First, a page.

I also do not condone actions by anyone, such as the accused in question, who drives under the influence of mind-altering substances. I believe during the judge's explanation to jurors of the D.U.I. case, the defendant had been caught driving while intoxicated before.
If a defendant is a repeat offender and has not committed bodily harm to anyone in either instance, he or she should be condemned morally, but not legally.
This incident, however, does not diminish my view about government's existence, the jury system and courts of law.
Far from it.
In terms of juries, for as many bad verdicts handed down by them, I can point to numerous instances where juries acquitted defendants whose rights were violated, accused of crimes they did not committ or where the jury refused to convict a defendant because they disagreed with the law the defendant was charged with violating.
My excusal from jury service for my views is indicative of a culture (in this case legal) not ready to embrace the very ideas I espouse and the libertarian vision I subscribe to.
Last September, author Michael Giuliano made some interesting observations in an article published in The Freeman.
In his article, Giuliano gives a damning account of the influence of utilitarianism in our legal system and what happens when a legal culture prefers consequentialism over natural law and rights stating:
Within the English and American legal and constitutional tradition, there are assumed to exist personal liberties that either preexist or supersede government power. The “greatest happiness of the greatest number” rule is, in contrast, a principle declaring that the ends justify the means. This elevates a consequentialism that invents responsibility for attenuated effects and thus removes all limitation on the scope of law’s coercive reach. The trek toward greater utilitarianism was in avowed opposition to the natural rights that, in the words of legal scholar Edward Corwin, once “morally exonerated the humblest citizen in defiance of the highest authority.”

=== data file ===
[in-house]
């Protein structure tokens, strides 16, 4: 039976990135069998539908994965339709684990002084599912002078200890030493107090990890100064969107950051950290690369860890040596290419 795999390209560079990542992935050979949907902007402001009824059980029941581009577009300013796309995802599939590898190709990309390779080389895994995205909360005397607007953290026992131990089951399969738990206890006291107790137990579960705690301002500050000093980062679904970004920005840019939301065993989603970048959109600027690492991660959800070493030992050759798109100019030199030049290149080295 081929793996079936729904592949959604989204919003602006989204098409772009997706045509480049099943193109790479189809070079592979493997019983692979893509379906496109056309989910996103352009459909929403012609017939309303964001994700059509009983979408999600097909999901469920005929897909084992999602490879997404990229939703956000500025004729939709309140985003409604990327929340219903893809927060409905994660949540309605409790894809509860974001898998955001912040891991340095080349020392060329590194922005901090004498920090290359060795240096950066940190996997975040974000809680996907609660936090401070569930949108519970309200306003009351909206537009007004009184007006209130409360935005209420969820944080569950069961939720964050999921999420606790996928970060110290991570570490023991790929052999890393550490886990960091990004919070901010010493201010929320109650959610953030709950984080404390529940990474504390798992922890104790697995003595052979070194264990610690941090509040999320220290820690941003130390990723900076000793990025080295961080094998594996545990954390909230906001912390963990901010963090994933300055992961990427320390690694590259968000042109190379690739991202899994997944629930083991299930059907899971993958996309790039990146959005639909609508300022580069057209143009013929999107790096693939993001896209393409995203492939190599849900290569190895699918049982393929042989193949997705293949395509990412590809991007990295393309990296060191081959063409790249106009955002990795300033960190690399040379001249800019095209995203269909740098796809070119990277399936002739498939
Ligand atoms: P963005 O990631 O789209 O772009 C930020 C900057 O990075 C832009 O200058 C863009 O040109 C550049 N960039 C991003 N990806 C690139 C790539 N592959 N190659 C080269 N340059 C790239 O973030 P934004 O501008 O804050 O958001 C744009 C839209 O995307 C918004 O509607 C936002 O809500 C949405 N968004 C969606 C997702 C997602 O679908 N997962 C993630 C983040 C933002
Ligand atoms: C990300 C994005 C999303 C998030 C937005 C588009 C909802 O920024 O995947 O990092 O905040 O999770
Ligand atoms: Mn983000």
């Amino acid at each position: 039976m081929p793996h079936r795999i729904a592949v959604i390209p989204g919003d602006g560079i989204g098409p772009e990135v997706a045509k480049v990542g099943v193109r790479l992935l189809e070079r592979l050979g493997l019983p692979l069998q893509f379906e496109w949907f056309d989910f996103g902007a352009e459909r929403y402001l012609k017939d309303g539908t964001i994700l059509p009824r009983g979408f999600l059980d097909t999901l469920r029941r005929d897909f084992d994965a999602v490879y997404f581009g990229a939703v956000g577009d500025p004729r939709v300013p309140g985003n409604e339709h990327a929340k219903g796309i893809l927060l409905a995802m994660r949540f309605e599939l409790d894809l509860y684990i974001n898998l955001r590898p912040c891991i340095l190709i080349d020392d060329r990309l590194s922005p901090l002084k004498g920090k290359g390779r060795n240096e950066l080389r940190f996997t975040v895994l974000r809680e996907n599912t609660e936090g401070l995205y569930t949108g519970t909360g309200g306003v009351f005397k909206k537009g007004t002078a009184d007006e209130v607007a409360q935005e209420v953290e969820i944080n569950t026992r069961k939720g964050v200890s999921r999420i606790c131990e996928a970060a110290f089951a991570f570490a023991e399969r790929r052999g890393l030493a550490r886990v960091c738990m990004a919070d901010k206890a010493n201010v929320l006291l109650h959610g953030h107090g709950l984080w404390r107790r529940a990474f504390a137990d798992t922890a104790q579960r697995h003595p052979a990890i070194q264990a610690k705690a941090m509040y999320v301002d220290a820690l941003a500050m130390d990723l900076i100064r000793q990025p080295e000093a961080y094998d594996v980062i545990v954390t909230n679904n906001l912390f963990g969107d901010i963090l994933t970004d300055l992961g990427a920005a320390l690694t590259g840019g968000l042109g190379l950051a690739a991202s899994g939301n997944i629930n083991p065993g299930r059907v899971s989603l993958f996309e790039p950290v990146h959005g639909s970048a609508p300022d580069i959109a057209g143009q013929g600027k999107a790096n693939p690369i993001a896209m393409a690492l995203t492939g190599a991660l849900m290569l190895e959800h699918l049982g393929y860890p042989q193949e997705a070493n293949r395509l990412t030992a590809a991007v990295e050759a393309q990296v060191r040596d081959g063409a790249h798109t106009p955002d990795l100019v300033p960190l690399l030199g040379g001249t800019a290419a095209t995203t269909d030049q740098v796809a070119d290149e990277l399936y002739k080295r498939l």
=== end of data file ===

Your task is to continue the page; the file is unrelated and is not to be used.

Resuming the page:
The moral bankruptcy the results from embracing utilitarianism leads to results like what is seen today. A pragmatic approach to law where law is lead to manipulation and control rather than preserving and enhancing liberty.
Giuliano goes on to point out:
The law’s traditional requirement of "mens rea", or an evil mind, was the legal foundation of an act’s criminality. The corollary to this is the necessity of an overt act, or "actus reus", comprising the evil deed. The criminal-lawmaking mindset today legislates toward an external standard that judges results and not internal malice. The concept of negligence and the motivations underlying its use in tort law have bled into the criminal law. Freedom is greatly diminished when individually blameless, private, and nonmalicious conduct is so routinely punished rather than subjected to civil remedies.
The problems seen in America's legal system today is the result of cultural influences (such as embraching utilitarianism) that have lead to the moral bankruptcy seen in government now-a-days. I think it is incumbent upon libertarians to turn back the tide through continuous education of the populace in public institutions and at large.
Embracing ideas, like Michael Giuliano suggests, is a good place to start.